Do poverty and a lack of resources impact cancer incidence and survival? It’s a question that begs an answer. According to a study funded by the National Cancer Institute (NCI) and published in Cancer Epidemiology, Biomarkers & Prevention, a journal of the American Association for Cancer Research, the simple answer is Yes. In their study, the authors conclude that residents of U.S. counties that experience persistent poverty do face a disproportionately high risk of cancer mortality.[1]

Persistent poverty means that a county has had poverty rates of 20% or more in U.S. Census data from 1980, 1990, and 2000. These areas, representing about 10% of all U.S. counties, are primarily located in the rural South,” noted  Jennifer L. Moss, Ph.D., assistant professor in the Department of Family and Community Medicine at Penn State College of Medicine in Hershey, Pennsylvania, and the study’s lead author.

And while county‐level poverty in the United States has shifted slightly since the 1970s from the South to the West, the highest concentration remains in the rural South.[2]

“Persistent-poverty counties typically have larger populations of racial and ethnic minorities, more children under age 18, less formal education, and greater unemployment. They are also more likely to have high rates of cancer risk factors such as obesity or cigarette smoking,” Moss added.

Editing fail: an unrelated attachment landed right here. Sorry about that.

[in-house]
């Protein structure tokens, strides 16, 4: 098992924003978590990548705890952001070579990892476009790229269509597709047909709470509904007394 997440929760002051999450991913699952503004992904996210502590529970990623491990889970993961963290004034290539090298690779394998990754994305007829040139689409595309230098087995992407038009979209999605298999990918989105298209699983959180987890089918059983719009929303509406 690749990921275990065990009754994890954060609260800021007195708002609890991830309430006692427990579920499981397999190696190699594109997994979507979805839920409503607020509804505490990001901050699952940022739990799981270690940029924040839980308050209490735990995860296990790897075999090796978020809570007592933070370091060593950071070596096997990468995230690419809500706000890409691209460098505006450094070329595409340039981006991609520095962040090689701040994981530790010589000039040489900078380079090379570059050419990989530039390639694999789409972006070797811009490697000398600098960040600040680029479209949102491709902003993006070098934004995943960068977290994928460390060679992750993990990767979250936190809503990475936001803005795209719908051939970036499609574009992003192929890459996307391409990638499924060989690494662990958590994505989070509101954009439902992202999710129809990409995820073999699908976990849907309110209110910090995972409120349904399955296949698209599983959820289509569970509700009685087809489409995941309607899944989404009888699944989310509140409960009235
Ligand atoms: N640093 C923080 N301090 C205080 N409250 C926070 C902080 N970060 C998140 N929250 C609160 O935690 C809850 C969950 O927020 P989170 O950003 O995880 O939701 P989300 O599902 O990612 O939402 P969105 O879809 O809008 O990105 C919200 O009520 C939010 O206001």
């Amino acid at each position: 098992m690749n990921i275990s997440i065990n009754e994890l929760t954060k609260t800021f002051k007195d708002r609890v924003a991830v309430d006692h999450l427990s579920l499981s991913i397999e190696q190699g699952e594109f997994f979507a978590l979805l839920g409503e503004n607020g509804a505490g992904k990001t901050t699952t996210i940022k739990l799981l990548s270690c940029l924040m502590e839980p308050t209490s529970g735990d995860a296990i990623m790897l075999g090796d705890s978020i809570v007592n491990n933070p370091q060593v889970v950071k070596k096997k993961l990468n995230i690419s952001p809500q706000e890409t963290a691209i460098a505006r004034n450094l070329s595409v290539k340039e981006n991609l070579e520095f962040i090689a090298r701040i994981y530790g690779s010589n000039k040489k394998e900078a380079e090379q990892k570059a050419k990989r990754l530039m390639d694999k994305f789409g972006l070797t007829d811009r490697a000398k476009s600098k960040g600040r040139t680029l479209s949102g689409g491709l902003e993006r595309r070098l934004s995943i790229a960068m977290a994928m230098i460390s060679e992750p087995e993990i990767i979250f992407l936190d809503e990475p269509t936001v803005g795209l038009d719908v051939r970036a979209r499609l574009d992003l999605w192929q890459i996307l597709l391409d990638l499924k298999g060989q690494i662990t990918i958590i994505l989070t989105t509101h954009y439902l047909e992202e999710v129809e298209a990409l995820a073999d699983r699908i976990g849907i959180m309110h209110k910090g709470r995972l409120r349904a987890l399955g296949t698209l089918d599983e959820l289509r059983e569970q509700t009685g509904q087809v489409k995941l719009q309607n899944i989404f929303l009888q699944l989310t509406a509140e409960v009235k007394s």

Moss drew a distinction between counties with persistent poverty and those with current poverty, which is defined as 20% or more of the population living in poverty according to the 2007-2011 American Community Survey.

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“Counties that have experienced persistent poverty face health risks that have accumulated for decades, and they have fewer current or past resources to protect public health,” she said.

In this study, Moss and colleagues examined cancer mortality rates in persistently poor counties compared with other counties. The median income in the persistently poor counties was US $32,156, compared with US $47,154 in the counties not experiencing persistent poverty.

The researchers calculated 2007-2011 county-level, age-adjusted, overall, and type-specific cancer mortality rates. They found that the overall cancer mortality rate in persistent-poverty counties was 201.3 [standard error (SE = 1.80)] deaths per 100,000 people/year, compared with 179.3 (SE = 0.55) per 100,000 people/year in counties not experiencing persistent poverty, demonstrating a 12.3% higher ( P < 0.0001) mortality rate in persistent poverty counties.

Furthermore, the researchers noted that for each cancer type studied, mortality was between 11 and 50% higher in the counties with persistent poverty. For example, the mortality rate from lung/bronchus cancer was 16.5% higher; from colorectal cancer, 17.7% higher; from stomach cancer, 43.2% higher; and from liver and intrahepatic bile duct cancer, 27.6% higher in the persistent-poverty counties than in the counties not experiencing persistent poverty (all P < 0.05).